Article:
A New Look at an Old Problem: ASN Accuracy

Advance ship notices (ASNs) provide better visibility, greater control and speed during receiving, and cost savings in labor and facilities, yet many suppliers continue to struggle with this business process.

For nearly fifteen years, the Retail Value Chain Federation (RVCF) has looked to identify ways retailers and their merchandise suppliers can improve ASN accuracy collaboratively. RVCF has strived to reduce supplier deductions and demonstrate ways to drive the Perfect Order, identified by the following four key elements: (1) On-Time, (2) Complete, (3) Damage Free, and (4) Accurate Invoicing. To achieve the Perfect Order, accurate ASNs are a must. In 2010, we explored ASN accuracy by conducting a retail survey, of which 42 major retailers participated. Now, in 2014, we’re once again pulling the covers off of ASN accuracy, analyzing ASN declarations versus what’s actually in the box. As we have done in the past, we reached out to Brian Gibson, Ph.D., professor of supply chain management at Auburn University, and Compliance Networks to help us survey our 50+ retail members.

ASNs have been employed for two decades, yet the same issues and problems persist. As our study in 2010 indicated, 3 percent of all units shipped are in error. Of a million units shipped, 30,000 were in error — wrong color, wrong size, wrong SKU, doesn’t matter. This year’s study should enable us to finally start a trend as we currently have data from 2010 and 2012 and we’ll soon have data from 2014. Have merchandise suppliers improved their order accuracy performance? We’ll know this month, when Dr. Gibson will present the updated results at the RVCF Fall Conference in Scottsdale, AZ.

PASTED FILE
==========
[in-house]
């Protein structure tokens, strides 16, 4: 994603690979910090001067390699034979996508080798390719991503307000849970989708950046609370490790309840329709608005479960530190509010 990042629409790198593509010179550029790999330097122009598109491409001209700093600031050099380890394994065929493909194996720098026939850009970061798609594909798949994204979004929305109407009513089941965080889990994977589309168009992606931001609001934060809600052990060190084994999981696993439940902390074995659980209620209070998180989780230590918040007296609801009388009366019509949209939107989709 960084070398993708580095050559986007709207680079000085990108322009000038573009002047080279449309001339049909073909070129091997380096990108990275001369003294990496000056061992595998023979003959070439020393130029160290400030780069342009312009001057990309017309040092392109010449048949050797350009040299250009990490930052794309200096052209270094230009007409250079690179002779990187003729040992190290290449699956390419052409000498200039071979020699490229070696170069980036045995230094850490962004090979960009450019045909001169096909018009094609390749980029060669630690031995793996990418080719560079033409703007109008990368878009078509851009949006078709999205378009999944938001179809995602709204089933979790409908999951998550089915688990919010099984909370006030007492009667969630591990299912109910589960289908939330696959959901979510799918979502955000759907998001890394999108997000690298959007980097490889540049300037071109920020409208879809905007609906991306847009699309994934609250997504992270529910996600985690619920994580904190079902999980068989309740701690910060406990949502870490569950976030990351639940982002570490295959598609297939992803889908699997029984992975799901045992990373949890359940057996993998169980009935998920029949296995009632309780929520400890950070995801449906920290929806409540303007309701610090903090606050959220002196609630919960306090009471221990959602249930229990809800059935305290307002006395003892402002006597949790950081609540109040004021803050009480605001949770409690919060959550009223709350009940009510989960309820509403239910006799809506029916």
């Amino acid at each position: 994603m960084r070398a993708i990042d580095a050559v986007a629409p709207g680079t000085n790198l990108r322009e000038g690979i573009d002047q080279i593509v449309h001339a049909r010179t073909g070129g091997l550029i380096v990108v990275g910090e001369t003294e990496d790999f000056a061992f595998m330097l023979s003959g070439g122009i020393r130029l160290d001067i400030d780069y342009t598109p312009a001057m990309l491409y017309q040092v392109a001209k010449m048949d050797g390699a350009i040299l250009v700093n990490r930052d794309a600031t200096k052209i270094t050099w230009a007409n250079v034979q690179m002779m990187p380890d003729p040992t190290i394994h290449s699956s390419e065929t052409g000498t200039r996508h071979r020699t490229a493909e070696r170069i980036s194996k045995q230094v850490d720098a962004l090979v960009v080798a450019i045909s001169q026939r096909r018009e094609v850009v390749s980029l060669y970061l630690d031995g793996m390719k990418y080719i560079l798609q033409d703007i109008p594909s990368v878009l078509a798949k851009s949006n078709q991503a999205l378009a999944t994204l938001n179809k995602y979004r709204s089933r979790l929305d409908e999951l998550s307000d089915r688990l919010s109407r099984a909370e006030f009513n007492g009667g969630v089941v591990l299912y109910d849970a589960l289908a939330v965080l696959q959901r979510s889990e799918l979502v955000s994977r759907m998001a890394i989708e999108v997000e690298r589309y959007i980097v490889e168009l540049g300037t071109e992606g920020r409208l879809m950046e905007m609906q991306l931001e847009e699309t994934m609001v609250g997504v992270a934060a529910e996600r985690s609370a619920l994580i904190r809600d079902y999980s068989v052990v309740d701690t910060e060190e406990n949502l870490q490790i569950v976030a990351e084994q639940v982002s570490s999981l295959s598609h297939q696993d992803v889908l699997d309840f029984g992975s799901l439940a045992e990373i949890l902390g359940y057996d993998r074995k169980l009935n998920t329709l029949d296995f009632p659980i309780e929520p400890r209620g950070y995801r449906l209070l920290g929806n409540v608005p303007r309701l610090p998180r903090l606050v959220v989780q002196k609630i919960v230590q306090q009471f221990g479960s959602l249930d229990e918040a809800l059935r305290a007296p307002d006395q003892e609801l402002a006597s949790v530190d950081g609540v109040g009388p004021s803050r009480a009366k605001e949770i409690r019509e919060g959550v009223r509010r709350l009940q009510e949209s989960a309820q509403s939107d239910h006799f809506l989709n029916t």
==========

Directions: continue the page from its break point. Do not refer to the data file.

Most of RVCF’s retail members employ ASNs. The ASN allows them better visibility, greater control and speed during receiving, and cost savings in labor and facilities. Yet, after all this time, many suppliers continue to struggle with this business process.

ASN errors are caused by a host of business process errors, committed by both the retailer and the merchandise supplier. Mis-picks, incorrect tags and labels, UPC errors, and PO errors and/or changes all lead to a faulty shipment. Can this quagmire ever be successfully resolved? We don’t believe it can in its entirety, but we can find ways to improve business processes and flow of goods, thereby improving error rates.

Take, for instance, the impact of retailers using consolidators. Suppliers receive ASN errors because the retailer’s consolidators change the structure and content of a shipment. During past RVCF Conferences, we took initial steps to document the natural business process flow of the ASN, from PO to remittance, with respect to both the retailers’ and suppliers’ perspectives. As each trading partner has unique requirements and understandings of process flow, we needed to identify and eliminate business process gaps in order to have a positive effect on reducing errors, leading to greater business partner synchronization. Keep in mind, retailers today want an uninterrupted, accurate flow of goods; errors in the supply chain impact speed to market, meaning longer duration times of invested capital and reduced return on that capital.